Iconic Indian chef Jafferbhai Mansuri, who passed away at 83 after a cardiac arrest on Thursday in Mumbai, was fondly remembered by his son for his “lessons in humility and exceptional service to the community”.
“For years, he fed hundreds and thousands of people with his own hands and while at it, he showed the world how a biryani is made delicious by just putting one’s heart to it. Yesterday marked the end of an era,” Moin Jaffer Mansuri, the third of the master chef’s four sons and the fifth of his seven children, told Khaleej Times a day after his father was laid to rest in Mumbai’s Bada Qabristan on Marine Lines following maghrib prayers. He breathed his last earlier in the afternoon at the Breach Candy hospital after scripting a legacy that stretched seven decades, transcended borders and drew thousands of biryani faithful around the world, including those here in Dubai and rest of the country.
“It was his pure passion to feed people that made him truly special,” said Moin, who runs the eponymous Jaffer Bhai’s restaurant on Zabeel Road in Dubai and was all set to open a second outlet in Barsha on September 11. “All of that has been put on hold, obviously. He was due to come and inaugurate the restaurant. He had also vowed to spend at least a month with us this time in Dubai but it’s a promise he sadly couldn’t keep,” added the Dubai restaurateur, who last spent time with his father in Dubai in 2017 for “few days” on his way back to India from an Umrah trip in Saudi Arabia.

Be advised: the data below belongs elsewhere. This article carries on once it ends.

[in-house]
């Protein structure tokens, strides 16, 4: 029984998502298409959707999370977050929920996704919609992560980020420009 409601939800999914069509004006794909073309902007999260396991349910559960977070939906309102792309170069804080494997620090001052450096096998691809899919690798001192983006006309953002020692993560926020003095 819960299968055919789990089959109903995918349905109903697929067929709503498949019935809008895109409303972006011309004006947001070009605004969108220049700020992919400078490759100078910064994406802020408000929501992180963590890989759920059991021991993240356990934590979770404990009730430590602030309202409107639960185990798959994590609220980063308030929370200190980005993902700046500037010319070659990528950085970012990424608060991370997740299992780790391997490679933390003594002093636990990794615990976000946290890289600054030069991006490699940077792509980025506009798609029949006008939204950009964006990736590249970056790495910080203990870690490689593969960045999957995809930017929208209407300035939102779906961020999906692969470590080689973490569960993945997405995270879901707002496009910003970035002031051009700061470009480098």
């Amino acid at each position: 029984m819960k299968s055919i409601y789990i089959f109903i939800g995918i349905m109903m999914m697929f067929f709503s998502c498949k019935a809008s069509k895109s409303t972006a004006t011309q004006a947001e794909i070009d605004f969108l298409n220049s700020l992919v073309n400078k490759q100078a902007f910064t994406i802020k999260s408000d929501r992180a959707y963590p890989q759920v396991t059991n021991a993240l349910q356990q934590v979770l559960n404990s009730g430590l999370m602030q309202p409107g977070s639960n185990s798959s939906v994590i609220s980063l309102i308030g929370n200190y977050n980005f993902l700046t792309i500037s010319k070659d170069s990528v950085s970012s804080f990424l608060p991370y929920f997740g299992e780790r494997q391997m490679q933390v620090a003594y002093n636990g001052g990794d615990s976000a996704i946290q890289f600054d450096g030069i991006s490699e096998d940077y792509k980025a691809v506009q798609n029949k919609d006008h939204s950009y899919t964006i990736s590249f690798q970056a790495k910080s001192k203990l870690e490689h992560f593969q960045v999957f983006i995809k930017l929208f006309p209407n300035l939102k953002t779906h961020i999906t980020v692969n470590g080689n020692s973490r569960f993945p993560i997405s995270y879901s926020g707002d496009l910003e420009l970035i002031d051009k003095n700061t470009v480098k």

The legacy of the Biryani King
Popular as the ‘King of Bombay Biryani’, Mansuri senior earned a name for himself after serving Mughlai cuisine for years, taking over the small catering service company started in 1915 in erstwhile Bombay by his father Gulam Mohammed Mansuri. Mumbai remained his stomping ground and in 1973, he opened his first branch of the celebrated Delhi Darbar restaurant on Grant Road at 36. A second branch followed in Colaba in 1976 as the legend of his dum cooked biryani began spreading far and wide. Eight years down the line, he ventured into the Middle East with his first Delhi Darbar outlet in Dubai. That restaurant later gave way to a famous chain with several offshoots, including the one that Moin has been running since 2002 using recipes and ethics, he said, he absorbed from his father.
“He always reminded me that the foundation of his business was the reputation he painstakingly built over the years and that I must protect that name and image,” said Moin, while recalling a story of how his father started out by delivering biryanis on a bicycle he bought in the 1950s for what was “a stash of Rs180 (Dh9)” in those days. Jafferbhai’s restaurant in Dubai was voted one of the country’s best biryani outlets in an unofficial poll by two Emirati bloggers in 2017.
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